The expansion of US online giant Amazon in Australia will most likely be a game-changer in the country’s retail landscape, transforming the way we shop and threatening the supremacy of established local retailers.
“We are going to destroy the retail environment in Australia,” an Amazon executive behind the Australian roll-out told Justin Braitling, the chief investment officer at Watermark Funds Management, late last year.
Australians, of course, can already buy a limited range of items from Amazon.com.au. Presently these are mostly limited to entertainment, including Kindle e-books, audiobooks, e-readers, and some items on the streaming site Amazon Prime Video
So what will be available when Amazon rolls out its full suite of retail services into the Australian market? Perhaps an easier question is: what won’t be available?
The US Amazon site offers almost everything, such as groceries, beauty products, wine, clothing and fashion, furniture, musical instruments, pet supplies, appliances, and power and hand tools. Type any search item into Amazon’s US site, and odds are it will be there, and at a heavily discounted price.
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Before launching its operation in Australia, it’s understood Amazon will go through and collect price-points on everything, before setting prices at a 30 per cent discount.
The roll-out here is expected to be gradual, with an initial focus on consumer and home electronics, including non-perishables, such as canned food and other household necessities.
But the US provides a glimpse of what the future could look like in Australia.
Customers in the US who sign up to Amazon Prime, for an annual cost of $US99, receive free, two-day shipping on items; unlimited access to Amazon Prime Video, similar to Netflix, with a library of movies and television shows; unlimited access to Prime Music, a music streaming service; the ability to borrow books from a Kindle lending library; and access to a restaurant meal delivery service in major cities.
Amazon Prime members can also access Prime Now, offering free delivery within two hours in certain locations.
For an extra $US14.99 (NZ$21.30) a month for an Amazon Fresh membership, a customer can order their groceries or other items from supermarkets and shops in major areas and have them delivered within hours.
About 60 million US households have signed up for Amazon Prime.
Amazon has $US1 of every $US2 of e-commerce sales in the US and its market share is growing 20 years after it was founded by Jeff Bezos.
How it works now in Australia
Determined Australian bargain-hunters can already buy items from the US Amazon store that aren’t available locally, but it can be a time-consuming and more expensive process.
Amazon will often refuse an Australian billing address or credit card when an attempt is made to buy from the US site, but third-party forwarding businesses have popped up to fill this void.
Shoppers can sign up to these businesses, which provide an intermediary US address, from which the item will be forwarded to Australia. To skirt around the billing problems, Australian shoppers pay the intermediary business, which then pays Amazon on the shopper’s behalf.
Essentially, Amazon’s further expansion into Australia will eliminate this prolonged process. Local warehousing will dramatically slash delivery times, shaking things up for established retailers.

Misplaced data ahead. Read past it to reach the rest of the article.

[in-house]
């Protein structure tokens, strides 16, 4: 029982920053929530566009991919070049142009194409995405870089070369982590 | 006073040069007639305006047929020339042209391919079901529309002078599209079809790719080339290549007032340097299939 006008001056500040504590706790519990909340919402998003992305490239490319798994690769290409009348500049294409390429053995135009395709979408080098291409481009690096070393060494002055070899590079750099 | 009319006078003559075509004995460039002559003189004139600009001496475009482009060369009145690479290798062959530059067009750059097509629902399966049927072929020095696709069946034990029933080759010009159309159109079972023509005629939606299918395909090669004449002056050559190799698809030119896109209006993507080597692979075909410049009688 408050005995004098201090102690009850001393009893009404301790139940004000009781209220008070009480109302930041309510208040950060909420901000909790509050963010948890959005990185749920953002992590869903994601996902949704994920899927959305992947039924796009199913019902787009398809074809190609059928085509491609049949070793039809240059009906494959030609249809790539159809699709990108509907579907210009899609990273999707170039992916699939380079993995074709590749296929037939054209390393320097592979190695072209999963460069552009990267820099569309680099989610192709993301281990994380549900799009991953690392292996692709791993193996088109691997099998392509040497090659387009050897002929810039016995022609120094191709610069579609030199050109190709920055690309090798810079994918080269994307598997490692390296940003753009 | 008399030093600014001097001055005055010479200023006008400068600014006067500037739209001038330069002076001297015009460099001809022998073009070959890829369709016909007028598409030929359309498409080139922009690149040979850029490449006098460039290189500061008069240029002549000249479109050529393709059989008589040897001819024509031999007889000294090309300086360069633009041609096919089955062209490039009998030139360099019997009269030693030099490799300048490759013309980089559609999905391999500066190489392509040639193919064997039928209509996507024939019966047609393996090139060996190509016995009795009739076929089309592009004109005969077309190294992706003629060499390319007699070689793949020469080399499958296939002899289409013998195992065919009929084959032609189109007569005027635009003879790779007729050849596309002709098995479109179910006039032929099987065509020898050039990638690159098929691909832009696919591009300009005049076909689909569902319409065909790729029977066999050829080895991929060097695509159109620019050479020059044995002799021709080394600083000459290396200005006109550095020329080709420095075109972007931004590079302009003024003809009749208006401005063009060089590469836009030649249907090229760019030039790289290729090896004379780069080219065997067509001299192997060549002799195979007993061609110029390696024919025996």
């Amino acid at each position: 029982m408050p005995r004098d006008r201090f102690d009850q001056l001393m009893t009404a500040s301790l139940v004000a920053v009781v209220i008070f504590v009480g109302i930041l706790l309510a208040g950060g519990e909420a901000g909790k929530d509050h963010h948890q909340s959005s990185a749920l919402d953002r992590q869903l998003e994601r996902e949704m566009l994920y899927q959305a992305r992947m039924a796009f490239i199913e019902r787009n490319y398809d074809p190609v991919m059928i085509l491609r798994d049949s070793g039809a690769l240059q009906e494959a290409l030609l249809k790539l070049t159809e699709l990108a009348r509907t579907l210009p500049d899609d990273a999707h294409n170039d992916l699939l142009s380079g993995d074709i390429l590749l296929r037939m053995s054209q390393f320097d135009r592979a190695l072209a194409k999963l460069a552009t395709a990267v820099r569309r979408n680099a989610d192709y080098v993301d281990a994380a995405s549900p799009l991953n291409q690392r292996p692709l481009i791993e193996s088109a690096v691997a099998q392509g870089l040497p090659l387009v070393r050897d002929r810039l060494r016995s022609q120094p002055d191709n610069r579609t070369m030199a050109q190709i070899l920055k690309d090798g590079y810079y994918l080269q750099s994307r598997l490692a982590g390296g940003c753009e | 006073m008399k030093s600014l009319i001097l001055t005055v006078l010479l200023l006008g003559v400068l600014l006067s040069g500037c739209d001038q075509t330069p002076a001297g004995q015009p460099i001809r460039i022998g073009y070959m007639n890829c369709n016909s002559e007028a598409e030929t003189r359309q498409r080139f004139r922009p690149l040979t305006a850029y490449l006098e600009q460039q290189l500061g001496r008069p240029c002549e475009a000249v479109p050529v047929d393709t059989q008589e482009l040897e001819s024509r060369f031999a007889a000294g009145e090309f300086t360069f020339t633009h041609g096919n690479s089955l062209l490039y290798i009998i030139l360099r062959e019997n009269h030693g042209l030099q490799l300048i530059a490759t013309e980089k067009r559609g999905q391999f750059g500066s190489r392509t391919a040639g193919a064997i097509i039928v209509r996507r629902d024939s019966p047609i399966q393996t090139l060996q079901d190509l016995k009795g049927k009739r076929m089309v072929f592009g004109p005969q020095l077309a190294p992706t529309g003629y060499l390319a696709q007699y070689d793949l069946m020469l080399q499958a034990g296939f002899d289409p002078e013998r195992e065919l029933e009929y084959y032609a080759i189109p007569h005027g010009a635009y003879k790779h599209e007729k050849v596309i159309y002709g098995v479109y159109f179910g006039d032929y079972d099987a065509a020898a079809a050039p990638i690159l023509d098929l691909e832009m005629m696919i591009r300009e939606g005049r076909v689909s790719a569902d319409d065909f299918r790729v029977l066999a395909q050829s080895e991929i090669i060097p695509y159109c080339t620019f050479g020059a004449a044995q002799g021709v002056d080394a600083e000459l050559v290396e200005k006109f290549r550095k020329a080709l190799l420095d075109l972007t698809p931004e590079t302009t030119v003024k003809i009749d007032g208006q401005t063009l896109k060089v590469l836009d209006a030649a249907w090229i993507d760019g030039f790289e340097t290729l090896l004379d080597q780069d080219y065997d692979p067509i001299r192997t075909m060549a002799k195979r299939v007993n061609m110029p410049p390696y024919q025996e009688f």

Amazon already does A$1 billion (NZ$1.07b) in sales in Australia by shipping from overseas, according to analysis by Morgan Stanley.
How will the new process work?
Amazon has confirmed it is actively looking for a warehouse, the first of many in Australia, with floor space of up to 93,000 square metres, or about five MCGs.
A decision hasn’t been made on a location but it is likely to be in Brisbane, Sydney or Melbourne.
The news was confirmed with a brief written statement from the company overnight.
“Amazon Web Services launched an Australian region in 2012, we launched a Kindle store on amazon.com.au in 2013 and we now have almost 1000 employees in the country,” Amazon said.
“The next step is to bring a retail offering to Australia, and we are making those plans now.
“We are excited to bring thousands of new jobs to Australia, millions of dollars in additional investment, and to empower small Australian businesses through Amazon Marketplace.
“We are optimistic that by focusing on the things we believe customers value most – low prices, vast selection, and fast delivery – over time we’ll earn the business of Australian customers.”
There has been previous speculation that Amazon would start rolling out its services in September.
Amazon Marketplace, whereby small players can sell their wares on Amazon, will also be a focus in Australia. Some Australian businesses are already using this via the US to gain access to international markets.
Damage to local retailers
Late last year, Braitling warned of the impending damage to the profit margins of local retailers from the arrival of Amazon in Australia.
“They [Amazon] will be dropping distribution centres and performance centres in every state next year,” Braitling told The Australian Financial Review.
“They will be doing general merchandise and they will be doing fresh as well.
“They will also be putting physical stores on the ground which I don’t think anyone knows about.
“These will mainly be in regional areas because fulfilment is a lot harder in regional areas than in the cities.
“We spoke to the guy rolling out Amazon’s business here in Australia and in his words: ‘We are going to destroy the retail environment in Australia.’ “
The fund manager has been told that Amazon sees enormous potential in Australia because it believes prices are way too high.
Amazon’s motto in relation to Australia is along the following lines: “Your margin is our opportunity.”